At the time of writing there’s been no official announcement that In the Flesh has been recommissioned for a third season, which seems like cruel and unusual punishment for an audience dealing with the end of a damn fine series and the apparent loss of one of its best characters.
So surely it’s only a matter of time before a hand bursts from beneath the ground outside of Broadcasting House and gives a thumbs up. Perhaps everyone at the Beeb is just so busy enjoying the World Cup that they’ve forgotten to tell us it’s been renewed. Yeah? That’s it. That’s got to be it.
To viewers the reasons why it should return are obvious.
It is, unquestionably, one of the strongest pieces of programming to ever emerge from BBC Three; a resounding but elegant rebuttal to those who believe the channel to be a playground of ‘yoof’ immaturity. But just to labour the point further, here are five reasons why In the Flesh should, nay must, return for a third season…
When interviewing the cast the thing you soon notice is that, apart from being really nice people, every single member is quick to praise, completely unprompted, series creator Dominic Mitchell’s scripts. And it goes beyond the usual fawning for the press pack; these people really enjoy acting out what they’re reading.
Well why shouldn’t they? Mitchell’s writing is natural, with a keen ear for colloquialisms and familial repartee, but it’s also ruthlessly economical. There’s not a word wasted. It’s the kind of scriptwriting we need more of.
And it’s not just Dom Mitchell. John Jackson and Fintan Ryan have provided some outstanding writing this series, the highlight being Ryan’s monologue for Kieren describing rising from the dead. I’ve learned it off by heart, just in case a Sunday lunch with the family ever begins to drag.
Luke Newberry, terrific. Emily Bevan, terrific, Harriet Cains, terrific. Everyone, terrific. From the protagonists down to the incidental pub regulars, there’s not a weak link in In the Flesh‘s cast. I could watch a whole episode of those two lady regulars in the boozer just talking shit about everyone else in Roarton and giving false grins. If we ever get a Season 3, give them a prequel webisode.
Season 2 expanded upon a cast without a weak link in it and gave us…a bigger cast without a weak link in it. As Simon, Emmett Scanlan was a zombie to fall in love with, with a performance that week on week never dipped below magnetic. So magnetic that it was a danger to leave any credit cards or electronics near the TV, in case they were wiped. And Wunmi Mosaku’s Maxine Martin MP was a complicated force of friction and a more human member of Parliament than any of the real ones you actually mouthing off on the news.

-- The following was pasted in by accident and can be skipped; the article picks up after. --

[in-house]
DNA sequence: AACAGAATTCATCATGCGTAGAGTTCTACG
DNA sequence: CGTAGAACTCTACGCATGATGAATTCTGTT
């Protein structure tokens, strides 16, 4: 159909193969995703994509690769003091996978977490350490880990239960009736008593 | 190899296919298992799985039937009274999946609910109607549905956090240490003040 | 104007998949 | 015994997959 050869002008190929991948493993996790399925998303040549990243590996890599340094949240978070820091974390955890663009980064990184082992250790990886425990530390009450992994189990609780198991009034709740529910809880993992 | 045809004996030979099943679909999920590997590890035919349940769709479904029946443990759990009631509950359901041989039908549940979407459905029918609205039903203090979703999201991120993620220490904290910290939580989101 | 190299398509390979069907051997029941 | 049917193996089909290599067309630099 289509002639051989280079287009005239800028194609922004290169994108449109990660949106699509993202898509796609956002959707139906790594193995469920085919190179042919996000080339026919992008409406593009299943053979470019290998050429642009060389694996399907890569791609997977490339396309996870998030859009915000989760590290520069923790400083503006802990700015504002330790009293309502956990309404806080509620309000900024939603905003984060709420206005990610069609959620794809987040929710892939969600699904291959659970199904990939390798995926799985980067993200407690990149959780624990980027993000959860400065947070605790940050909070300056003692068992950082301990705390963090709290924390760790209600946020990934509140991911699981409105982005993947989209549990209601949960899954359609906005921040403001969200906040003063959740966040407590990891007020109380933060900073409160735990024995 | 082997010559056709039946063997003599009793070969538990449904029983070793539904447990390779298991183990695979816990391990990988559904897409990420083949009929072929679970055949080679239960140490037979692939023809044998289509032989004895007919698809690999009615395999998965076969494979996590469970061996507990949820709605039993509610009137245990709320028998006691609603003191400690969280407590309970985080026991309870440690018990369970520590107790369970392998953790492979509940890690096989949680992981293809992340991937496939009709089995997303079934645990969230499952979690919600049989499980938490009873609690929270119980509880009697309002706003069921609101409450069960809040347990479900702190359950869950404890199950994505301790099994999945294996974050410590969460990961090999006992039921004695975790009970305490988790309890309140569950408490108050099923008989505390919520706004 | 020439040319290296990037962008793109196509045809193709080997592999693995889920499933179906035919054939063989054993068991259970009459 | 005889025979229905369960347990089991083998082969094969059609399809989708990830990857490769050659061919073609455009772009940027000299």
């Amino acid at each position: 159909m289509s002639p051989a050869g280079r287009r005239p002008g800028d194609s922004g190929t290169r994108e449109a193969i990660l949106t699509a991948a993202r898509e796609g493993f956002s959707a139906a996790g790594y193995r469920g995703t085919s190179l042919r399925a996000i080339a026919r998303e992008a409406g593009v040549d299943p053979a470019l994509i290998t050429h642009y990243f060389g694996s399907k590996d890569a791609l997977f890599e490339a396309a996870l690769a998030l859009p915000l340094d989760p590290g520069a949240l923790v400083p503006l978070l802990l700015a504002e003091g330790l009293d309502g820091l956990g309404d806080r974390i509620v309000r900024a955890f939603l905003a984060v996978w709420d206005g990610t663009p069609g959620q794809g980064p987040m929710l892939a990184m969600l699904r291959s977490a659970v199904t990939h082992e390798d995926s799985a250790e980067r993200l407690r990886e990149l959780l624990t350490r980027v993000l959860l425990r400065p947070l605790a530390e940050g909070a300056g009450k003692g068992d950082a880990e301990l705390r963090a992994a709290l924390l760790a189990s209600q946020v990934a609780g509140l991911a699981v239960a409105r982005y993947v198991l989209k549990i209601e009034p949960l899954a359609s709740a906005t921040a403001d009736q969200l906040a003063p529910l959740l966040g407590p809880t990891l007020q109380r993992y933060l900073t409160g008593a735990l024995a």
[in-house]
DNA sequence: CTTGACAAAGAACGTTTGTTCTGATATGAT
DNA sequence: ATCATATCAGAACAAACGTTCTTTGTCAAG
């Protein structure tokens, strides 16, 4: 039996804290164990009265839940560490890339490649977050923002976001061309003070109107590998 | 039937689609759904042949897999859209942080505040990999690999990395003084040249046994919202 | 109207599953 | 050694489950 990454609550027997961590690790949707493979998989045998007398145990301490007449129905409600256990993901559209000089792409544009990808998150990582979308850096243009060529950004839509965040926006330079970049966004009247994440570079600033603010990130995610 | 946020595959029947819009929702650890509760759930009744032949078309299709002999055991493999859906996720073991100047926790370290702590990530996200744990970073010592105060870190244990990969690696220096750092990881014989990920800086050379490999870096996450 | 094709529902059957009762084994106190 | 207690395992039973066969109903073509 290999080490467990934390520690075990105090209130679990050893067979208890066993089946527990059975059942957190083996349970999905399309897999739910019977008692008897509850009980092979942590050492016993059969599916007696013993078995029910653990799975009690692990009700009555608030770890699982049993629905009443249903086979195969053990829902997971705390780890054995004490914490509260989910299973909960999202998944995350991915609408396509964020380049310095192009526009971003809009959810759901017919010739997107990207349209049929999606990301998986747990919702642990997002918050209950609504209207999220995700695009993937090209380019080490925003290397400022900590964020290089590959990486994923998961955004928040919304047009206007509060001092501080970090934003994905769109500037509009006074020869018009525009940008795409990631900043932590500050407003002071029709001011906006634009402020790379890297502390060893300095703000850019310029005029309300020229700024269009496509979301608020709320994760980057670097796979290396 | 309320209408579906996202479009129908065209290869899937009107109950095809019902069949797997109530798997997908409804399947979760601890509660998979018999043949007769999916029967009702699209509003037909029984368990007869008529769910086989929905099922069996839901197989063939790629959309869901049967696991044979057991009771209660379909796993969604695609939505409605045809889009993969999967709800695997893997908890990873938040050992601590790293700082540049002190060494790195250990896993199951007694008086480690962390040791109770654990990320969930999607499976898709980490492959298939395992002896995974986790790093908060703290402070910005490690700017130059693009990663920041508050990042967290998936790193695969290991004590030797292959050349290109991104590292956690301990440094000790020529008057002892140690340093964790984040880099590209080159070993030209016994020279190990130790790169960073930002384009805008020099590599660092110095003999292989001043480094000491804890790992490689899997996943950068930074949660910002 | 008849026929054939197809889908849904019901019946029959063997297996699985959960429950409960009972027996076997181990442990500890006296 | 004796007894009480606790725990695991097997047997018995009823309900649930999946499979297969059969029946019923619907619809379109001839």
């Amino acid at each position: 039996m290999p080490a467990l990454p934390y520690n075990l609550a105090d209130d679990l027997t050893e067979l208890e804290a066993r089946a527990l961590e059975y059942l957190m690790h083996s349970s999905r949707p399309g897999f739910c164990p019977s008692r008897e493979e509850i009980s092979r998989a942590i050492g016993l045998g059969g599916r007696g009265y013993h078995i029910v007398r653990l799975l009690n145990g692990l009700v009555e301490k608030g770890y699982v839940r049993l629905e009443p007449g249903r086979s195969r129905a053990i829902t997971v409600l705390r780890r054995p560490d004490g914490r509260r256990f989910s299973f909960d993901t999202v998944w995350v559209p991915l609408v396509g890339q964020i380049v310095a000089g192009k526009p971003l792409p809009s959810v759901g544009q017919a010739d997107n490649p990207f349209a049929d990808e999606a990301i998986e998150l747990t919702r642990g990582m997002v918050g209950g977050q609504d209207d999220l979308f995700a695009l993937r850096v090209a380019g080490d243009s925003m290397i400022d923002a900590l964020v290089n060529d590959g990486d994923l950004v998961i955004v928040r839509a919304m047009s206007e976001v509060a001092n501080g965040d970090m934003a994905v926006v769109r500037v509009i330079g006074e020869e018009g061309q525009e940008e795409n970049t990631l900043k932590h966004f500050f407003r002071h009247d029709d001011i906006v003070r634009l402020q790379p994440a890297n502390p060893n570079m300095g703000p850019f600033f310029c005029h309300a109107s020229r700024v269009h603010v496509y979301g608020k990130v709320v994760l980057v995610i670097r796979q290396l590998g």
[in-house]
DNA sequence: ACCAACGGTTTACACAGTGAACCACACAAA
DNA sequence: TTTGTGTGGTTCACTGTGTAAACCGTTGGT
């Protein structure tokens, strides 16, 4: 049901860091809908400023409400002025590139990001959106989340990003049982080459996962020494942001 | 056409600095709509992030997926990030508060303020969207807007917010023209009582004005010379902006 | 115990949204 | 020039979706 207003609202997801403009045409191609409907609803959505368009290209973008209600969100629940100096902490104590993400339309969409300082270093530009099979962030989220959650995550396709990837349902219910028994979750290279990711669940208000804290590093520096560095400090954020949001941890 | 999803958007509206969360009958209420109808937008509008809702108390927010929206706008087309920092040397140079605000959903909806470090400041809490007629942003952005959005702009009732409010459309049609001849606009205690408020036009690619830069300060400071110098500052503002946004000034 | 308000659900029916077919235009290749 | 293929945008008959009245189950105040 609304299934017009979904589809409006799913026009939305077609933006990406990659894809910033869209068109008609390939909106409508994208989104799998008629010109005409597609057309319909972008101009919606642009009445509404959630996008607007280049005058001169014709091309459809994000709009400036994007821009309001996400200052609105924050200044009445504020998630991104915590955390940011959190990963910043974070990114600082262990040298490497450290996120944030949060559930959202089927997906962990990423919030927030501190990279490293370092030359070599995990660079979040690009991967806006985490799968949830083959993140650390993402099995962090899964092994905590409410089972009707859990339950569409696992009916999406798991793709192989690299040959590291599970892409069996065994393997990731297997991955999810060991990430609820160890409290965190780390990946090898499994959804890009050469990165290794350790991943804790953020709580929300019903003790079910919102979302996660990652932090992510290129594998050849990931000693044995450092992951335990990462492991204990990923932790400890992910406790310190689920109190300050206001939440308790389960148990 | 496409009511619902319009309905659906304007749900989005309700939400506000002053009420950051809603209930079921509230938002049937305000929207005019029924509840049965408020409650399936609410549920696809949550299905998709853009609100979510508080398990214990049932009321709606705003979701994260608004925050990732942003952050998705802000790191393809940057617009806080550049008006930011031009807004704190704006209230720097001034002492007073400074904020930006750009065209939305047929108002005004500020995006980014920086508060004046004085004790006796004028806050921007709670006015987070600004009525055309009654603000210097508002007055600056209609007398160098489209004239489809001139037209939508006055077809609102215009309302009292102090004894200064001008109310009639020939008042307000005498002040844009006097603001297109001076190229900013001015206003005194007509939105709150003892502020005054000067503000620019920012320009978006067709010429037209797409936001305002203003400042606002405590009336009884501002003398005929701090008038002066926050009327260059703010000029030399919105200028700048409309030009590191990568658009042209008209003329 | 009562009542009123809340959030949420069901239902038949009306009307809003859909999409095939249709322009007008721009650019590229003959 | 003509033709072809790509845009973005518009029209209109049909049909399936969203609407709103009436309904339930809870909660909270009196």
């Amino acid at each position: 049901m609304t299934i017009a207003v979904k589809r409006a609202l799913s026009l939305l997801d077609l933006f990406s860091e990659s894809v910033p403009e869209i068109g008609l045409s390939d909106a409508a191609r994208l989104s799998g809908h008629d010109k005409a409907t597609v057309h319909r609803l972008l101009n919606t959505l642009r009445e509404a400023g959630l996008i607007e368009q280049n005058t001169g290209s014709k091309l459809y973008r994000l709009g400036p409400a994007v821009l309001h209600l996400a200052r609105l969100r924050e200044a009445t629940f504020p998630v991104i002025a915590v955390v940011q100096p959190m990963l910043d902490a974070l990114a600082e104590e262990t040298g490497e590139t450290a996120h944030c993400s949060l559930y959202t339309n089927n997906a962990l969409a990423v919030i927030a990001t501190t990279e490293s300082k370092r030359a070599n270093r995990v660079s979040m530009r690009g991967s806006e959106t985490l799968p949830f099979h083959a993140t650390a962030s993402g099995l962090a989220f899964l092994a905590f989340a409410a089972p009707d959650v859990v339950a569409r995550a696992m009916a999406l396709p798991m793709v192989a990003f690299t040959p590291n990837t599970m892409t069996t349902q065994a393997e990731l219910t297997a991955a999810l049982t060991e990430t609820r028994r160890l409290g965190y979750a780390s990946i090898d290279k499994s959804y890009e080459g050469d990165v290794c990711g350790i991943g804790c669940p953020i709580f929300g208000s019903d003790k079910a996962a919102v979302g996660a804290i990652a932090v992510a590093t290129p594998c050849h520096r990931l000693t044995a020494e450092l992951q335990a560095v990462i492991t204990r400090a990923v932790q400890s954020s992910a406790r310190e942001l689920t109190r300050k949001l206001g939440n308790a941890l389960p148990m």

It makes you wonder just what kind of characters we might see in a third season, and the actors who might play them.
Season 1 introduced us to the skin of the world, Season 2 took us beneath it to see how far the rot had spread, and now we want to autopsy our way even further. We’ve glimpsed inside the wipe-down walls of Halpern-Weston, uncovered more of the Undead Prophet’s schemes, and further experienced the everyday treatment of Roarton’s undead, but it’s all been so achingly tantalising, and proof that there’s so much unseen to see.
As the story has been told, the borders of its world have expanded at just the right pace, balancing each reveal with remaining mystery. There’s no finer example than the finale of Season 2, leaving us with the possibility that sufferers of Partially Deceased Syndrome are overcoming their disorder and becoming fully human again. Now we all want to see how that pans out…
This is a brief point but it’s probably the most important. Is fan-favourite Amy Dyer (Emily Bevan) alive or is she dead? Or is she re-undead?
Denying us an answer by not commissioning a third season would be tantamount to torture. And that’s illegal. You don’t want to be reported to The Hague, BBC.
You don’t have to stumble far online to see just how passionate viewers from around the world are about the show. There are Tumblrs and Twitter feeds filled with art and fanfiction; portraits of the characters in all mediums and stories that delve deep into Roarton and beyond.
What’s also lovely is that the cast interact with the fans. Take a look at Dom Mitchell’s Twitter feed and you’ll see how much artwork he’s retweeted. It’s terrific to see the people who make a show interacting with the people who love it.
That’s how you know a show is successful – not when the critics are praising it or when the Nielsen boxes are blinking – when it brings out genuine feeling and artistic expression in its audience. People are emotionally invested in this, a show which speaks to them on a personal level, and having invested in this world they deserve to be rewarded.
Reward us. Reward us now. Hit that big red ‘re-commission’ button.
Are you hoping for a third season? Let us know below…